McGinn's Nightlife Initiative: Sounds Like Noise Level Rules Don't Need Changing

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?There's a lot to love about the Mayor's proposed overhaul of the city's nightlife regulations. Staggered closing times for bars, "liquor stickers" that allow would-be drunk drivers to leave their cars parked overnight without fear of getting towed, and community outreach programs are all long overdue changes. But is it really necessary to crack down on noise ordinance violations and lower the decibel level threshold for bars and music venues?

UPDATE 1:42 p.m.: McGinn spokesman Mark Matassa points out that the ordinance passed in 2007 did not set the sound level threshold at 80 decibels. In fact, it didn't establish any threshold at all. The 80 decibel confusion, he says, comes from a number that was originally proposed by McGinn during the community meetings. Residents, however, gave "so much negative feedback and were concerned it was way too loud" so the 65 decibel standard was compromise that was reached after talking to residents and club owners.

Matassa also notes that in lieu of paying fines, a club or venue that receives multiple noise complaints could use the money they owe the city to install soundproofing.

Original post, with corrections, follows.

The changes, one of only two measures (including the overnight parking plan) that will actually take effect in the near future, modify an ordinance passed by the City Council in 2007. The ordinance makes it illegal for "any nightclub to produce amplified noise between the hours of 10 p.m. and 7 a.m. that is plainly audible to a person of normal hearing when measured inside a dwelling unit."

Back then, "plainly audible" was deemed to be 80 decibels. McGinn now wants to lower that level to 65 decibels. A look at this handy chart shows that 65 decibels is roughly the equivalent of conversational speech, a running air conditioner or, at most, a noisy restaurant or business office.

According to the Mayor's press release, just six percent of the 2,400 city residents who offered feedback on the nightlife initiative reported having "a significant problem with nightlife-related noise at least once per month." More than 65 percent, meanwhile, said they never had a noise problem.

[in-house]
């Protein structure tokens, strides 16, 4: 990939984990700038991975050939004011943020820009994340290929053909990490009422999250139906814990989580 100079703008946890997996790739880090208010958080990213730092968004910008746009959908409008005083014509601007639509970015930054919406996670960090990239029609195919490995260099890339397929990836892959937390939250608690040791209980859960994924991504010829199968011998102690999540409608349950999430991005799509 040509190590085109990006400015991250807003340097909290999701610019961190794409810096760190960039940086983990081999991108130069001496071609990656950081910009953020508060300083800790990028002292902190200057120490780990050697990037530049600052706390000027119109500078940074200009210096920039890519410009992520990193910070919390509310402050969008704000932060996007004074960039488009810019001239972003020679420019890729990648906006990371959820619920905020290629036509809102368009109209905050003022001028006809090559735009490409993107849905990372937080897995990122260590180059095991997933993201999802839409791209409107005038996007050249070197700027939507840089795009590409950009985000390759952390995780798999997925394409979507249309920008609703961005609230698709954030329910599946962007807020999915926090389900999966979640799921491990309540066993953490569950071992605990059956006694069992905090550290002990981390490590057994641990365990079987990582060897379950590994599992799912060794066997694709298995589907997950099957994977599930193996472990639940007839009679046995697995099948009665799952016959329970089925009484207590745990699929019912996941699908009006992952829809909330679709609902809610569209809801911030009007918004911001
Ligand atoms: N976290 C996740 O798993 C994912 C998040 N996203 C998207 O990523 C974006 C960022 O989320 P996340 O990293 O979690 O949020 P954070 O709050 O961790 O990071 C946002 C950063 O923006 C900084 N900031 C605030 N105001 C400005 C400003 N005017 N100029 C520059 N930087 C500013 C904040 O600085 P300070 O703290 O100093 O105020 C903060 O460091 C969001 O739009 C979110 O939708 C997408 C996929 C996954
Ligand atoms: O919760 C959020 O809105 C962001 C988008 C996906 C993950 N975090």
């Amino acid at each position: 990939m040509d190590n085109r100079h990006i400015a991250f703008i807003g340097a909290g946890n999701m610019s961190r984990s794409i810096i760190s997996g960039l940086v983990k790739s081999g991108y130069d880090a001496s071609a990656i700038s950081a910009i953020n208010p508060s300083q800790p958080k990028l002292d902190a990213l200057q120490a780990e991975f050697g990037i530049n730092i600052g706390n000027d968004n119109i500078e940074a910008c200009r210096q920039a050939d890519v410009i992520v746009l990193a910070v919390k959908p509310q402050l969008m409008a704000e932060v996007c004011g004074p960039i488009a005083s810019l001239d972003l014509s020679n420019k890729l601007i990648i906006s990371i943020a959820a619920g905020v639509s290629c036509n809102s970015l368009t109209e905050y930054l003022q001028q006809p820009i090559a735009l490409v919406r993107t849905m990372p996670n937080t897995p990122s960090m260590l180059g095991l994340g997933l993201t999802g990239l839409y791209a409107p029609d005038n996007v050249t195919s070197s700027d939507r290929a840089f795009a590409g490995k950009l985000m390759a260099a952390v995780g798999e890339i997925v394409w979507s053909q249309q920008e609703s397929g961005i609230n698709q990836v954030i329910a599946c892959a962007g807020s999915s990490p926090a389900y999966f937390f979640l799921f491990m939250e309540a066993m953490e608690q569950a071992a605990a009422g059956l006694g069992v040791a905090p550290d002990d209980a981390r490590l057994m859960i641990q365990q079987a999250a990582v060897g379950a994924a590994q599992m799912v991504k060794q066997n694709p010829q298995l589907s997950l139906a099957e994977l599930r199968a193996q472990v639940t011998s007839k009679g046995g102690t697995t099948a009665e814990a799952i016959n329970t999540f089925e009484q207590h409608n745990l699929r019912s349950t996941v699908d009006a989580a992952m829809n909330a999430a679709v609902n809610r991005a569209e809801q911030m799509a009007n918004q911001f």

The Mayor's press team writes that the new noise level rules were spurred by "strong concerns" that were voiced at community meetings. The lowered decibel level was determined "after conducting many field tests, working with residents and club owners, talking to police officers, researching practices in other metropolitan cities and considering how amplified sound needs to be measured."

Violations of the noise ordinance will be complaint-based. Bars that are too noisy to their neighbors' ears receive a warning first, then a $1,000 fine and a $2,000 per day penalty if they are repeat offenders. A potential loophole is that a bar can only be slapped with a fine if a 65+ decibel reading is taken inside someone's nearby house or apartment; if the city has to take the decibel measurement on the sidewalk because the complainant wouldn't let the inspectors inside their abode, a warning is the most they can do.

McGinn noted at the press conference last night that the intended targets of the new noise ordinance are establishments that bump low-level, deep bass. While this could, conceivably, include house music, odds are he was talking about hip-hop. If that is indeed the case, the new measures have the potential to further inflame tensions between the city and minority-owned and attended clubs. The press release notes that, "members of the African-American community commented at several meetings that clubs with live hip-hop acts were shut down at a disproportionate rate."

But what's most puzzling about the new noise rules is that McGinn is already aware of a more sensible alternative to lowering the decibel baseline. The same press release notes that, "there was much support for soundproofing requirements," for clubs, and also says people spoke out in favor of "good neighbor agreements," in which residents acknowledge that when they live next to a nightclub, it's going to be kind of loud. Alas, it sounds like that feedback got drowned out by all the cries to just turn down the damn volume.

 
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